President Bush, pushing his stalled crime package, declared it is time to "silence the guns here at home" now that America has won the Persian Gulf war.

Bush, speaking to an administration "crime summit" Tuesday, was interrupted by applause 10 times in a speech that drew on war victory themes and called for tough anti-crime measures at home."Because now that the shooting has stopped overseas, we've got to redouble our efforts to silence the guns here at home," Bush said. He said it was time "to give back our streets to America's families."

Bush spoke to some 650 police chiefs, state and local prosecutors and corrections officials on the final afternoon of a two-day Justice Department "crime summit" to push the administration's anti-crime initiatives during the current session of Congress.

He received three standing ovations from the crowd, which included FBI Director William Sessions. Bush was introduced by Attorney General Dick Thornburgh, who praised the president as "part of the coalition that has restored the rule of law in the Persian Gulf."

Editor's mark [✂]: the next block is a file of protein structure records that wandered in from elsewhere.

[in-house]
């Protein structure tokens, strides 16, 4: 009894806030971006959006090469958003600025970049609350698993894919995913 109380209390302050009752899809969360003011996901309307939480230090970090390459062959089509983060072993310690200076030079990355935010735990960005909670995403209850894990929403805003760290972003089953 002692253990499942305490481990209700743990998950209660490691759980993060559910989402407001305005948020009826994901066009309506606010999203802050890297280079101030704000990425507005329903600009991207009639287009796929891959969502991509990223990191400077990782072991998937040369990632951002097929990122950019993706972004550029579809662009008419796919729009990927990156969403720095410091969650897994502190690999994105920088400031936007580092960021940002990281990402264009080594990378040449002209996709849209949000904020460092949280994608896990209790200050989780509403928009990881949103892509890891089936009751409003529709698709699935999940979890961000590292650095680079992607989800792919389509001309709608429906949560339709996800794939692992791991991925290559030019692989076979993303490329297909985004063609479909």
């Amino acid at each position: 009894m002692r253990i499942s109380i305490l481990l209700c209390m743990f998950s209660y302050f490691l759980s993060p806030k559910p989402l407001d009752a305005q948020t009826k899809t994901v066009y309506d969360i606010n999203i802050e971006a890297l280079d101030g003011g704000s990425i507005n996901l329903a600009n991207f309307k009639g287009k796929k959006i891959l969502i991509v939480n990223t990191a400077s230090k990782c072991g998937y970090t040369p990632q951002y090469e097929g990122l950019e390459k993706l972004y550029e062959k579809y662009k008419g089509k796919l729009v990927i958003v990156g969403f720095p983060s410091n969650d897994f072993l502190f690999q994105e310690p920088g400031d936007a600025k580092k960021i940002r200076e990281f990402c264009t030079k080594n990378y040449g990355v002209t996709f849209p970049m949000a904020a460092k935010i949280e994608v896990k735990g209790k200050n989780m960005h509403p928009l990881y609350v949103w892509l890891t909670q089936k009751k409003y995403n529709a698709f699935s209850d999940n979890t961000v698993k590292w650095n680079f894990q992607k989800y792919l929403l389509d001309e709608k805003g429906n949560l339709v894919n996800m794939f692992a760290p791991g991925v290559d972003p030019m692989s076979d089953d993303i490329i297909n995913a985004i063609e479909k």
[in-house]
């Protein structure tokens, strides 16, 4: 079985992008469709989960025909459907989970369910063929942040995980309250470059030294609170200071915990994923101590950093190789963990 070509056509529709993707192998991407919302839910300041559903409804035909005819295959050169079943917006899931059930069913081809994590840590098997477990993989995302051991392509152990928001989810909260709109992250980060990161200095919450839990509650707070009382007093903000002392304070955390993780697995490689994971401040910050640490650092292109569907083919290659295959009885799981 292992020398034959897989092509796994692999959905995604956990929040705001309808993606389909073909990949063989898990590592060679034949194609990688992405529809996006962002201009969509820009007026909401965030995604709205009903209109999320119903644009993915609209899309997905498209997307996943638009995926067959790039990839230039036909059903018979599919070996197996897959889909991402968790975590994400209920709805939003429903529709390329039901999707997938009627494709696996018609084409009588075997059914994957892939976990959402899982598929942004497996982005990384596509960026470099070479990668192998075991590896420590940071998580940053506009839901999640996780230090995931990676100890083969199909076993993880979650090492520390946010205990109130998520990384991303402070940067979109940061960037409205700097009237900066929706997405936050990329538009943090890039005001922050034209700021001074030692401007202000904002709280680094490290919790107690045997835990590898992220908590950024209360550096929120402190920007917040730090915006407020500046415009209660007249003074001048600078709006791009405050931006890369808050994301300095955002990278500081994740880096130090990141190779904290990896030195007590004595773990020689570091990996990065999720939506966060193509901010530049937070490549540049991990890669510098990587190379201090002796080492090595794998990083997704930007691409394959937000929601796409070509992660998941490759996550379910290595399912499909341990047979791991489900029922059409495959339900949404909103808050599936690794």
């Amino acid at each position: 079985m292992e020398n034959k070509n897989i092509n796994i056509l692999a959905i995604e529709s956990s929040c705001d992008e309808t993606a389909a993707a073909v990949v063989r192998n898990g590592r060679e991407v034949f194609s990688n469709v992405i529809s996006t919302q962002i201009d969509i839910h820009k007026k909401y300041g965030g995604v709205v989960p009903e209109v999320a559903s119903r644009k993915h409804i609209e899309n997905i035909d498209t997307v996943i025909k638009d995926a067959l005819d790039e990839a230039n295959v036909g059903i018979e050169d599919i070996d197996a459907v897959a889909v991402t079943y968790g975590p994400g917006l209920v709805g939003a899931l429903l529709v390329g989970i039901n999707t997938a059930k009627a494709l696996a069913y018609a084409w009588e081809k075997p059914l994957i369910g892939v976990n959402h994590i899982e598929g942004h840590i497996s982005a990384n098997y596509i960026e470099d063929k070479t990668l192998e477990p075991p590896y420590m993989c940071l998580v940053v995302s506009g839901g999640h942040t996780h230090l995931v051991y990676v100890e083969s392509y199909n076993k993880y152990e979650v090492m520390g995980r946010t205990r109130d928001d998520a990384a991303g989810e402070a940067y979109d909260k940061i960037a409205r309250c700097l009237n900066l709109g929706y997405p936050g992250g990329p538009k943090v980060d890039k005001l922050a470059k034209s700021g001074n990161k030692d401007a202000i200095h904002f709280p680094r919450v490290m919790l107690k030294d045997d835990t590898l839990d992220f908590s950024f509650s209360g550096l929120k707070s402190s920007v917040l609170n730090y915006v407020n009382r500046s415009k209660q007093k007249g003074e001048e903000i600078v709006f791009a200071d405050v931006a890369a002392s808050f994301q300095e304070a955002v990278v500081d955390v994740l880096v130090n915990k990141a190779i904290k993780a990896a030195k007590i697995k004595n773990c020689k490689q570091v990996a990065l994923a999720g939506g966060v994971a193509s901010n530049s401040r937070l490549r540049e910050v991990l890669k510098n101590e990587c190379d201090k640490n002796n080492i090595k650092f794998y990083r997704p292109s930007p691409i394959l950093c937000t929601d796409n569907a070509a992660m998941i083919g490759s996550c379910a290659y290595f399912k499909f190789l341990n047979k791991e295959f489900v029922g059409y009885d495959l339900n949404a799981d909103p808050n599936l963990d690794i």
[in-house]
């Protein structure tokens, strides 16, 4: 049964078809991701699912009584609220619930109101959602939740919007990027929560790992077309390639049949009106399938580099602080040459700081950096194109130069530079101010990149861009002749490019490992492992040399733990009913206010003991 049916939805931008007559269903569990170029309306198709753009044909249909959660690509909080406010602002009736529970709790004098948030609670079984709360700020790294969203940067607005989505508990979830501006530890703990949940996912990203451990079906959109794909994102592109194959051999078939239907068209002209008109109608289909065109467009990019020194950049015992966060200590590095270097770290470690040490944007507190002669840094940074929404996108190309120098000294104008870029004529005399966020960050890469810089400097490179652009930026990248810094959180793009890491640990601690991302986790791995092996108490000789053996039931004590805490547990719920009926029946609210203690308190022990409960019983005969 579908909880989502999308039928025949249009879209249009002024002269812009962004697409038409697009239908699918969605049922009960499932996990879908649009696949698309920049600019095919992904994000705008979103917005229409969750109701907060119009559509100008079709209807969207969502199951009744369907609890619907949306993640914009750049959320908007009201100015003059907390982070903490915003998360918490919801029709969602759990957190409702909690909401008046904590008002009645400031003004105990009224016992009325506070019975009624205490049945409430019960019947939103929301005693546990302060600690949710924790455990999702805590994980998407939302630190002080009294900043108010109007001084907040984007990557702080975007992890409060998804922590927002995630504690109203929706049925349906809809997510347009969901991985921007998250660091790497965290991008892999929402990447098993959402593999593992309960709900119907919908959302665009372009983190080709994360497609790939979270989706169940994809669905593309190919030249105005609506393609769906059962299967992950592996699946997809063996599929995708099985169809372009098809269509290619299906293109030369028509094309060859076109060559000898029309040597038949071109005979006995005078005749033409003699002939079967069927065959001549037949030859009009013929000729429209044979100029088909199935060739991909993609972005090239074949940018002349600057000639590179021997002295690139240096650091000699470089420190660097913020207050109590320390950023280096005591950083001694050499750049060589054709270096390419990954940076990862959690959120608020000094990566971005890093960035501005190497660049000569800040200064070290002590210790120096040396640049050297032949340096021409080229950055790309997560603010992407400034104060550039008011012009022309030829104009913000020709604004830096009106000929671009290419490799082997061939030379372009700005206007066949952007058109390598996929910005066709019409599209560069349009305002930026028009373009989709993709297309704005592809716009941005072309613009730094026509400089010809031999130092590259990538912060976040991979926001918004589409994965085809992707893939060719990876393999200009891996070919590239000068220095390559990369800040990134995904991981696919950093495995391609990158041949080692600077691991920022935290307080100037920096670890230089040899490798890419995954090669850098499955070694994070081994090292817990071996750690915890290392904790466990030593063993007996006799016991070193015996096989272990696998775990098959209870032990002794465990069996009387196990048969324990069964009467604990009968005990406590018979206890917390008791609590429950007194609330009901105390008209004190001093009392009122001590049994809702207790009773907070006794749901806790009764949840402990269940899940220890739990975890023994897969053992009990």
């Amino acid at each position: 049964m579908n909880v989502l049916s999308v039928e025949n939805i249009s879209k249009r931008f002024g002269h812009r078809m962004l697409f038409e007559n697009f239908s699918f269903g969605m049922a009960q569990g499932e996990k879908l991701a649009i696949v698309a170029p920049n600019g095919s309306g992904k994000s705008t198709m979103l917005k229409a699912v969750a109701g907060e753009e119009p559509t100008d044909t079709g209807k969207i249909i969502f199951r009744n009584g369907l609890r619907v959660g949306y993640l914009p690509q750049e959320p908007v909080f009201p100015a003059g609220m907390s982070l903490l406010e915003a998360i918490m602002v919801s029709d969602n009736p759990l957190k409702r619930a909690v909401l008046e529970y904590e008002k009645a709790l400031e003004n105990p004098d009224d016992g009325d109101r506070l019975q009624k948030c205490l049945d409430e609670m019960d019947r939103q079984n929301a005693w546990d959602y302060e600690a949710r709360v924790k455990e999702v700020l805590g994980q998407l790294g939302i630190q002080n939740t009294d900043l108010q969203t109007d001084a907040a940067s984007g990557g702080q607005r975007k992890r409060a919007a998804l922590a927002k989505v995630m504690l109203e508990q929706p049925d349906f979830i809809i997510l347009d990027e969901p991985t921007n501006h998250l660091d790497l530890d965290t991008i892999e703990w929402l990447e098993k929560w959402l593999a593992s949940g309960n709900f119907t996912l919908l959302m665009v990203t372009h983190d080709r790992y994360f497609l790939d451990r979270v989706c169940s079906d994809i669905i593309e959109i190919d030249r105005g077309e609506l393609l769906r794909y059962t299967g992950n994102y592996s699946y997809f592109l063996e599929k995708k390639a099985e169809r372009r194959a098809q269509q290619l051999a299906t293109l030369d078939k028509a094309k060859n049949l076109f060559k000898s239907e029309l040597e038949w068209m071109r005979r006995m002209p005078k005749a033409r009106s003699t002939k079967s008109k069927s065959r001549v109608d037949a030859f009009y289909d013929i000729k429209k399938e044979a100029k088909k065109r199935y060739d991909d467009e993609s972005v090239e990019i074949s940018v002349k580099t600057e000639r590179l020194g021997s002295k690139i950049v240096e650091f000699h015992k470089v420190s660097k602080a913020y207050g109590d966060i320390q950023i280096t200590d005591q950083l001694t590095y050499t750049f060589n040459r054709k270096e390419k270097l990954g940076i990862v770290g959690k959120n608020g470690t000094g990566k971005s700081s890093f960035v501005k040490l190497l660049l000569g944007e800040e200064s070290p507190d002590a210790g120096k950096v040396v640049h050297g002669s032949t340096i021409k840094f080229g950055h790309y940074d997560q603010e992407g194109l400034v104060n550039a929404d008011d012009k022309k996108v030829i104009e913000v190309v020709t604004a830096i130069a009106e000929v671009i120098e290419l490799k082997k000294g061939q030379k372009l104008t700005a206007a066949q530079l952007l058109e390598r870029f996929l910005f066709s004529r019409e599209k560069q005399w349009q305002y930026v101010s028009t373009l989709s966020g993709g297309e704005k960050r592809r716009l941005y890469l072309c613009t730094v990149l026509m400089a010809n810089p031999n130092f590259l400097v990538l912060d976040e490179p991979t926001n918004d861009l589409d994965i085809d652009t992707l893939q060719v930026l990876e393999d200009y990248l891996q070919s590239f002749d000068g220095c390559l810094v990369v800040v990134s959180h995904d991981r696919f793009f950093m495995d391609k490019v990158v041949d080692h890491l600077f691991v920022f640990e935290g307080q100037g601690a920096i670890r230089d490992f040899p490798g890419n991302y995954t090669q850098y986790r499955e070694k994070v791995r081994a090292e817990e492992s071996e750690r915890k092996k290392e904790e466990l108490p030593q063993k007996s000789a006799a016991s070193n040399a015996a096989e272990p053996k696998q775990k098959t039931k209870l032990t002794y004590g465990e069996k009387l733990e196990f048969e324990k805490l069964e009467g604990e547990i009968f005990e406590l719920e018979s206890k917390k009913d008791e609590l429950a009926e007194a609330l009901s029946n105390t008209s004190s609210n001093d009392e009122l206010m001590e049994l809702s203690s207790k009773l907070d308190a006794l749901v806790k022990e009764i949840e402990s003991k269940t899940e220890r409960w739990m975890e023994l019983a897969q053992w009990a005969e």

During the first three days of the allied ground offensive in Kuwait and Iraq, Bush said, "more Americans were killed in some American cities than at the entire Kuwaiti front."

Bush said, "Think of it - one of our brave national guardsmen may have actually been safer in the midst of the largest armored offensive in history than he would have been on the streets of his own hometown.

"It's outrageous, it's wrong and it's going to change."

The president said, "The kind of moral force and national will that freed Kuwait City from abuse can free America's cities from crime."

Bush renewed his push for Congress to alter the "exclusionary rule," a constitutional rule of law that excludes evidence seized as a result of illegal police conduct.